“Here we personally configure weights and stretching programmes specific to each individual, these include upper body and leg work exercises.
“We collaborate with the medical department to identify areas of physical strength and weakness in the players and adapt an individual’s programme where appropriate.”
Nutrition in football, and sport in general, is an area of sports science that can often be overlooked those in and outside the profession, but Kerr re-enforces how crucial it is.
“It’s so important, mainly because apart from sleep, it’s the second best form of recovery,” he said. “It’s vital for our players to eat well straight after training and matches.
“We use protein shakes, energy drink supplements and some tablets like multivitamins and fish oil omega 3 capsules, all in a bid to raise performance and aid recovery.”
Recovery sessions are paramount in a footballer’s routine between matches, and something Kerr has to plan and constantly think about.
After discussions with the coaches and the medical team, it’s important that the right balance is maintained in the player’s schedule.
“On a Sunday, following a weekend match, those who have played do a recovery session,” explained Kerr.
Geroge Friend in the Rockliffe Park gym working on the bikes
“This involves a light jog and ball work, followed by spinning on the gym bikes and stretching, there is also opportunity for a massage.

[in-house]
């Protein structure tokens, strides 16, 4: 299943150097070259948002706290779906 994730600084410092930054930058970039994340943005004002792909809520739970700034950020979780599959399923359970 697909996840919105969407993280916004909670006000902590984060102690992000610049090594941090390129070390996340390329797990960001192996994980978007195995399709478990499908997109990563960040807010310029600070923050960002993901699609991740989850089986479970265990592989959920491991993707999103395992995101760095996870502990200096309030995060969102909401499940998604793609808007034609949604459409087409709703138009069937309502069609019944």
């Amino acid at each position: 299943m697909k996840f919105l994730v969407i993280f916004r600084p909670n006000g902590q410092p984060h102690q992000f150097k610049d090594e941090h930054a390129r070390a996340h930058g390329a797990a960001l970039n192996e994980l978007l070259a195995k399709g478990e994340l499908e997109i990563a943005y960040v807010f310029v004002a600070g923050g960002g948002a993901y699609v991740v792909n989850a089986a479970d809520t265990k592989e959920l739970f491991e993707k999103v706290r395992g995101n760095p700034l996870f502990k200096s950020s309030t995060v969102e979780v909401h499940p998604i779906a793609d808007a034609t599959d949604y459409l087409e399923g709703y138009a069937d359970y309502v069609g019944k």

“In terms of rest days, players are off on a Monday if there is no Tuesday night game, this again gives the body further recovery before returning to intense training.”
The monitoring of work rates and loads is a side of football that has been significantly enhanced over the last decade.
Wearing heart rate belts has been a common theme among top professional clubs for a number of years.
However, the monitoring of players has now evolved with the use of GPS systems worn in training.
“This is probably the biggest, most significant change in football training from a sports science aspect,” said Kerr.
“The GPS devices track the players’ every movement, their changes of speed, distance covered and heart rate.
“So we can see in detail, how fast and for how long a player is running, even their weight transfer and what foot they’re predominantly using. The GPS units also provide data for me and the other coaches to analyse at the end of each training session.”